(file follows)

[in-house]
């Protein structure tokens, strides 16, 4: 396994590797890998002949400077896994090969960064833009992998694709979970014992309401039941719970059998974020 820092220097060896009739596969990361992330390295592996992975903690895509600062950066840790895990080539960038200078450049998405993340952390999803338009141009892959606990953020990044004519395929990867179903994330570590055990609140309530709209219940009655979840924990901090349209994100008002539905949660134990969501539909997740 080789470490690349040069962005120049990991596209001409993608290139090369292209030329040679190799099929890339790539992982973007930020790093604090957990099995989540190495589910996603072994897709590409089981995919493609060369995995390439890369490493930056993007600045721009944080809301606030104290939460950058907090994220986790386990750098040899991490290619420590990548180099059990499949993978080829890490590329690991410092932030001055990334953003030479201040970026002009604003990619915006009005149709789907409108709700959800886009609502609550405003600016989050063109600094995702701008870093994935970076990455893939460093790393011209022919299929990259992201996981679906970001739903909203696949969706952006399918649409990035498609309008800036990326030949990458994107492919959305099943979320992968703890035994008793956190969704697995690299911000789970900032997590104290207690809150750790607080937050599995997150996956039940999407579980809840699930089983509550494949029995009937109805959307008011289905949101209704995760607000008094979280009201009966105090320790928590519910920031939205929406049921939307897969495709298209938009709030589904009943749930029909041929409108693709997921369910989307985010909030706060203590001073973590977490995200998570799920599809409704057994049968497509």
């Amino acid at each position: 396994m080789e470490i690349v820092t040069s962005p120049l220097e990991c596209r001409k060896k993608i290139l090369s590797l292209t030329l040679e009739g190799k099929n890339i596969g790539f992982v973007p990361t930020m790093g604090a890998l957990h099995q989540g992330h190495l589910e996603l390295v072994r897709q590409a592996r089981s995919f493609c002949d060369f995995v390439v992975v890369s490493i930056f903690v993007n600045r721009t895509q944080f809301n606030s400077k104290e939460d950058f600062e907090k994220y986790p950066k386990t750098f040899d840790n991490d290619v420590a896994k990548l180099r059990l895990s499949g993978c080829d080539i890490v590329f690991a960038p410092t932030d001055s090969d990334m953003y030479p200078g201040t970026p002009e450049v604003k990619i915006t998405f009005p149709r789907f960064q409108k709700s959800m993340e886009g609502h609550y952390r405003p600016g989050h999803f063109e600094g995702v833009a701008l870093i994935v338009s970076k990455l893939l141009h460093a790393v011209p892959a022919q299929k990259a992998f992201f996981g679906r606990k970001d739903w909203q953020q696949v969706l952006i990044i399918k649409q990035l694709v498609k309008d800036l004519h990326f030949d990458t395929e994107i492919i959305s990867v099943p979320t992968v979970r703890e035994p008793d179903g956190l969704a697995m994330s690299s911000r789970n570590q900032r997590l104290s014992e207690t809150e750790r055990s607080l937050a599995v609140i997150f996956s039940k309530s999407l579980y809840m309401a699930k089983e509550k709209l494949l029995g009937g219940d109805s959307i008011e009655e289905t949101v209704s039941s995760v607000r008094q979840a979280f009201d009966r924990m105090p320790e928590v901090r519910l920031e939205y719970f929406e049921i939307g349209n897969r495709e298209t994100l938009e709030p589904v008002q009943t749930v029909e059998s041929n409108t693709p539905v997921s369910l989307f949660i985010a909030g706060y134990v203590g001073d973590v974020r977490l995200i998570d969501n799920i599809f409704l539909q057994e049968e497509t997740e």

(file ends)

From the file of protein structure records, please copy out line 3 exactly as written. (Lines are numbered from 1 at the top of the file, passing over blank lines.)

């Amino acid at each position: 396994m080789e470490i690349v820092t040069s962005p120049l220097e990991c596209r001409k060896k993608i290139l090369s590797l292209t030329l040679e009739g190799k099929n890339i596969g790539f992982v973007p990361t930020m790093g604090a890998l957990h099995q989540g992330h190495l589910e996603l390295v072994r897709q590409a592996r089981s995919f493609c002949d060369f995995v390439v992975v890369s490493i930056f903690v993007n600045r721009t895509q944080f809301n606030s400077k104290e939460d950058f600062e907090k994220y986790p950066k386990t750098f040899d840790n991490d290619v420590a896994k990548l180099r059990l895990s499949g993978c080829d080539i890490v590329f690991a960038p410092t932030d001055s090969d990334m953003y030479p200078g201040t970026p002009e450049v604003k990619i915006t998405f009005p149709r789907f960064q409108k709700s959800m993340e886009g609502h609550y952390r405003p600016g989050h999803f063109e600094g995702v833009a701008l870093i994935v338009s970076k990455l893939l141009h460093a790393v011209p892959a022919q299929k990259a992998f992201f996981g679906r606990k970001d739903w909203q953020q696949v969706l952006i990044i399918k649409q990035l694709v498609k309008d800036l004519h990326f030949d990458t395929e994107i492919i959305s990867v099943p979320t992968v979970r703890e035994p008793d179903g956190l969704a697995m994330s690299s911000r789970n570590q900032r997590l104290s014992e207690t809150e750790r055990s607080l937050a599995v609140i997150f996956s039940k309530s999407l579980y809840m309401a699930k089983e509550k709209l494949l029995g009937g219940d109805s959307i008011e009655e289905t949101v209704s039941s995760v607000r008094q979840a979280f009201d009966r924990m105090p320790e928590v901090r519910l920031e939205y719970f929406e049921i939307g349209n897969r495709e298209t994100l938009e709030p589904v008002q009943t749930v029909e059998s041929n409108t693709p539905v997921s369910l989307f949660i985010a909030g706060y134990v203590g001073d973590v974020r977490l995200i998570d969501n799920i599809f409704l539909q057994e049968e497509t997740e």